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From A Dump To A Garden Greenhouse

Idea Would Turn City Landfill Into A Growing Business

MIKE MCGARRY

July 26, 2009

More than 100 acres of land is about to become available in Hartford's North Meadows. The infamous Hartford landfill will finally be capped. This much land on a river, a rail line and a major highway ought to present an opportunity, regardless of its history.

Some want it to remain open space for bird watching, bike riding or walking. Most of those folks have never set foot in Keney Park, a massive enclave just across the highway from the north end of the landfill. In short, there already is a park there.

What Hartford needs is a facility on the landfill that creates jobs and commerce. The perfect fit for this difficult-to-build-on site is a modern greenhouse facility.

Greenhouses go up, not down, and do not deal with soil. Most high-volume greenhouses cover the ground with plastic sheets to maximize efficiency and keep out pests, and use rock wool to grow vegetables.

An example of what could be done on top of the mound is the Origin Organic Farms greenhouses in Delta, British Columbia. With 33 acres under glass, the operation employs 150 people and grows 10 million pounds of peppers, cucumbers and tomatoes. Whole Foods carries these products mainly because no herbicides need to be used and very little pesticide is needed. It is much easier to be organic under glass than out in the field.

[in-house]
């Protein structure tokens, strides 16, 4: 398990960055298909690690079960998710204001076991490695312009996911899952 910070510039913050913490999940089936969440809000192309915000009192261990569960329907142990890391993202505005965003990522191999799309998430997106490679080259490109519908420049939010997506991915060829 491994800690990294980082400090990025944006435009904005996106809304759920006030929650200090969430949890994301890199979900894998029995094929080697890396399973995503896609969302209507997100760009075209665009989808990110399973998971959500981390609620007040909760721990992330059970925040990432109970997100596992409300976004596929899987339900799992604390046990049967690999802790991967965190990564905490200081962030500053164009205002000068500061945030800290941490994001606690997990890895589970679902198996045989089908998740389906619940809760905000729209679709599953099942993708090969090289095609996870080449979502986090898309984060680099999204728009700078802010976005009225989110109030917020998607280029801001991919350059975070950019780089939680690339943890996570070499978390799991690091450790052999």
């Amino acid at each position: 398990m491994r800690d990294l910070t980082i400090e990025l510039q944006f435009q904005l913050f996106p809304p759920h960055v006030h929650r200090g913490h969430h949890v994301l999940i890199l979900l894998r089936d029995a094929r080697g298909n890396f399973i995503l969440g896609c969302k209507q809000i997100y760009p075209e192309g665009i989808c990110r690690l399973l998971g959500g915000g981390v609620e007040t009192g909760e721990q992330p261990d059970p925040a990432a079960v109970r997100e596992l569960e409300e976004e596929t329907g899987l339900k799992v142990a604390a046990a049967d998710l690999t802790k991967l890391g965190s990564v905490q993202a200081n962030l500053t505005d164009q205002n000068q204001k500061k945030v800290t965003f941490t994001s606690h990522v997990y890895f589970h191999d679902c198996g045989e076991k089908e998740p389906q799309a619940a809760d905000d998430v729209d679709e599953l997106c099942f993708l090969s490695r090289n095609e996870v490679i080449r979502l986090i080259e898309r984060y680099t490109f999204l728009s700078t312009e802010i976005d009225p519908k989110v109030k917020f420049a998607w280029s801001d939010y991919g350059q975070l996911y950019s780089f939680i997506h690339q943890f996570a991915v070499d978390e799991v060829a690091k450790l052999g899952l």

In 1999, while on the Hartford city council, I traveled to British Columbia to see and study this productive area. At the time, we looked at the Connecticut Resources Recovery Authority land across from the regional market in the South Meadows as a good site for a greenhouse. The agency thought it had a more productive use for the property. It still sits empty.

The North Meadows site is better, with room for 30 to 40 acres of glass, access roads and outbuildings. Securing the structure without going down into the landfill might be a challenge, but that's what we have engineers and architects for. Big tents are anchored in parking lots without cutting into asphalt; rigid greenhouses can be secured as well.

Think of the possibilities: fresh, organic produce available to markets, restaurants and residents most of the year. Lights (electricity from the methane gas produced by the landfill) allow for cold-weather growing when prices are higher and warm fields are four to five truck-days away.

As travel costs continue to rise, local, year-round produce has quite a cost advantage.

But most of all, we must think about adding value to the city instead of building another publicly supported burden. Sure, bike paths could be built around the property. But Hartford needs jobs. With an operator local or national in place, a modern, efficient greenhouse complex could be built in just a few months after the landfill is capped, and within weeks we could see actual production of butter lettuce, English cucumbers, bell peppers and grape tomatoes. Let's do it.

Reprinted with permission of the Hartford Courant. To view other stories on this topic, search the Hartford Courant Archives at http://www.courant.com/archives.
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